Simple Tips to Protect Your Eyes From Fireworks

How to avoid common injuries

Simple Tips to Protect Your Eyes From Fireworks

By: Richard Gans, MD

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Fireworks displays on the Fourth of July are as American as apple pie and baseball. But to view or use fireworks safely, there are a number of things to keep in mind.

Whether you’re grabbing a blanket and heading off to see a professional display, or living in a state where it’s legal to purchase consumer fireworks, take precautions to protect your eyes.

What’s the risk?

As fun as fireworks are, they also present dangers. The chemicals inside can be hazardous. The heat can burn you. The explosions cause projectiles that can injure or even kill.

As the American Academy of Ophthalmology (AAO) reports, there are risks of serious eye injuries from watching or handling fireworks. Risks include corneal abrasions, ruptures of the globe of the eye, retinal detachment, and chemical and thermal burns.

All of these injuries could cause permanent eye damage or affect your vision. And unfortunately, they’re more frequent than you might think.

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The U.S. Consumer Product Safety Commission reports that 10,500 fireworks-related injuries needed emergency room treatment in 2014. Injury to the eyes accounted for 19 percent of those injuries.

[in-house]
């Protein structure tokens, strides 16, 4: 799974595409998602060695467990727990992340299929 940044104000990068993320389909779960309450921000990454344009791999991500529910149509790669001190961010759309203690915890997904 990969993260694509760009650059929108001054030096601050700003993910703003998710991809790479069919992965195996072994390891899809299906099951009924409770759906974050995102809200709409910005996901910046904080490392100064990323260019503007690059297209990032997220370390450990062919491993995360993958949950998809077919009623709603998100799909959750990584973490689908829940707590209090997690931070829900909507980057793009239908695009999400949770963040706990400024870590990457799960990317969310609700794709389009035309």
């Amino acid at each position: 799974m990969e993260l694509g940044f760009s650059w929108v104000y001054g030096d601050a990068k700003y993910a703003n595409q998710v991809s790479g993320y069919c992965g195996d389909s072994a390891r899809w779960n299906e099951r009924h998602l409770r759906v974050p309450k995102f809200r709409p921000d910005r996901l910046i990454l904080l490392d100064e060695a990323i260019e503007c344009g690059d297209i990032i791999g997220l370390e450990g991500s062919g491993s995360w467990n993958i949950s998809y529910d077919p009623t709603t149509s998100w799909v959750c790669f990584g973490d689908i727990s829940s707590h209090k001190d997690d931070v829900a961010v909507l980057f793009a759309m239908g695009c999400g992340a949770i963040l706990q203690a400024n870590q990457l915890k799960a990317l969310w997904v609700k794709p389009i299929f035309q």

And a poll commissioned by the AAO found that at least a third of people living in the United States had either been injured by fireworks themselves—or knew someone who had been injured.

How to protect your eyes

Fortunately, you can protect yourself with some smart practices.

For example, if you’re handling fireworks yourself, always wear safety glasses. This will provide protection from both sparks and projectiles.

Even with that protection, never pick up an unexploded firework. It may seem like a “dud,” but it could still explode. Even more important, do not let your child use fireworks, even sparklers, which can burn at temperatures up to 2,000 degrees Fahrenheit.

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One last tip for fireworks at home: After handling them, wash your hands before touching your eyes. The chemicals used in fireworks tend to be irritants.

Sometimes it’s best to leave the fireworks displays to the professionals. But even if you decide to see a professional display, follow any safety instructions from the event’s organizer.

A good rule of thumb: Stay a safe distance from the displays, at least 500 feet away, to avoid getting injured.

If you do experience an eye injury from fireworks, the AAO recommends that you avoid rubbing or rinsing your eyes, putting topical ointments in your eyes or taking blood-thinning medications such as ibuprofen or aspirin. Seek medical attention right away.

Have a fun Fourth of July, and enjoy the fireworks — but keep your vision safe in the process.

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